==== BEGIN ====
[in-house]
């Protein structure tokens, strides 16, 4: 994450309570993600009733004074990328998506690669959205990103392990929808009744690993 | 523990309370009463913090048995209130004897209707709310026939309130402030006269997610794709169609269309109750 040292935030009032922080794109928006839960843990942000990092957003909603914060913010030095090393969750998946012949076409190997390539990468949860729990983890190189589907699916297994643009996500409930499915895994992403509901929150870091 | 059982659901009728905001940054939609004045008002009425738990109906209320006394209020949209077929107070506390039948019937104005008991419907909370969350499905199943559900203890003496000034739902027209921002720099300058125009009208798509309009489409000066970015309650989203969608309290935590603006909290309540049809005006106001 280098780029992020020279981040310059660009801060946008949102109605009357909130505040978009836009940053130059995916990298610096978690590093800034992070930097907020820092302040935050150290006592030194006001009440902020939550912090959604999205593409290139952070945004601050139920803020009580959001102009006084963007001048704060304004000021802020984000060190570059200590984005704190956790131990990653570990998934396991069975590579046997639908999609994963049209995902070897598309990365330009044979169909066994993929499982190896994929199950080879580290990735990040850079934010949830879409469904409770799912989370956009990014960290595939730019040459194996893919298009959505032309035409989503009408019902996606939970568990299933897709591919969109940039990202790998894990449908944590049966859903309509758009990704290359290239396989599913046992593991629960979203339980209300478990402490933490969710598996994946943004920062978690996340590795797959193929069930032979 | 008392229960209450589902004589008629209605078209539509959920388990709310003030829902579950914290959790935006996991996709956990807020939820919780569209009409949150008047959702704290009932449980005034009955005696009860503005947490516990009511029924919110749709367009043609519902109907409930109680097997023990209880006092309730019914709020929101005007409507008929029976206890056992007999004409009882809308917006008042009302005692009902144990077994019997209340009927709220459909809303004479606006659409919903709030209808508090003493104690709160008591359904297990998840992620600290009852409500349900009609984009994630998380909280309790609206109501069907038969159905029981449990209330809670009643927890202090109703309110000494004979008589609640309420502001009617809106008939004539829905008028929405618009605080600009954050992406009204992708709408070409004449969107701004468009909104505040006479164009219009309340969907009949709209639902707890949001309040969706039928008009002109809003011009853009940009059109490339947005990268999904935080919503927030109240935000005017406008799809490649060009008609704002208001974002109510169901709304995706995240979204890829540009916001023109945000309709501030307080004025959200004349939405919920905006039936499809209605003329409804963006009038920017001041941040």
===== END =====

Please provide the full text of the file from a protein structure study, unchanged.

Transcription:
[in-house]
């Protein structure tokens, strides 16, 4: 994450309570993600009733004074990328998506690669959205990103392990929808009744690993 | 523990309370009463913090048995209130004897209707709310026939309130402030006269997610794709169609269309109750 040292935030009032922080794109928006839960843990942000990092957003909603914060913010030095090393969750998946012949076409190997390539990468949860729990983890190189589907699916297994643009996500409930499915895994992403509901929150870091 | 059982659901009728905001940054939609004045008002009425738990109906209320006394209020949209077929107070506390039948019937104005008991419907909370969350499905199943559900203890003496000034739902027209921002720099300058125009009208798509309009489409000066970015309650989203969608309290935590603006909290309540049809005006106001 280098780029992020020279981040310059660009801060946008949102109605009357909130505040978009836009940053130059995916990298610096978690590093800034992070930097907020820092302040935050150290006592030194006001009440902020939550912090959604999205593409290139952070945004601050139920803020009580959001102009006084963007001048704060304004000021802020984000060190570059200590984005704190956790131990990653570990998934396991069975590579046997639908999609994963049209995902070897598309990365330009044979169909066994993929499982190896994929199950080879580290990735990040850079934010949830879409469904409770799912989370956009990014960290595939730019040459194996893919298009959505032309035409989503009408019902996606939970568990299933897709591919969109940039990202790998894990449908944590049966859903309509758009990704290359290239396989599913046992593991629960979203339980209300478990402490933490969710598996994946943004920062978690996340590795797959193929069930032979 | 008392229960209450589902004589008629209605078209539509959920388990709310003030829902579950914290959790935006996991996709956990807020939820919780569209009409949150008047959702704290009932449980005034009955005696009860503005947490516990009511029924919110749709367009043609519902109907409930109680097997023990209880006092309730019914709020929101005007409507008929029976206890056992007999004409009882809308917006008042009302005692009902144990077994019997209340009927709220459909809303004479606006659409919903709030209808508090003493104690709160008591359904297990998840992620600290009852409500349900009609984009994630998380909280309790609206109501069907038969159905029981449990209330809670009643927890202090109703309110000494004979008589609640309420502001009617809106008939004539829905008028929405618009605080600009954050992406009204992708709408070409004449969107701004468009909104505040006479164009219009309340969907009949709209639902707890949001309040969706039928008009002109809003011009853009940009059109490339947005990268999904935080919503927030109240935000005017406008799809490649060009008609704002208001974002109510169901709304995706995240979204890829540009916001023109945000309709501030307080004025959200004349939405919920905006039936499809209605003329409804963006009038920017001041941040």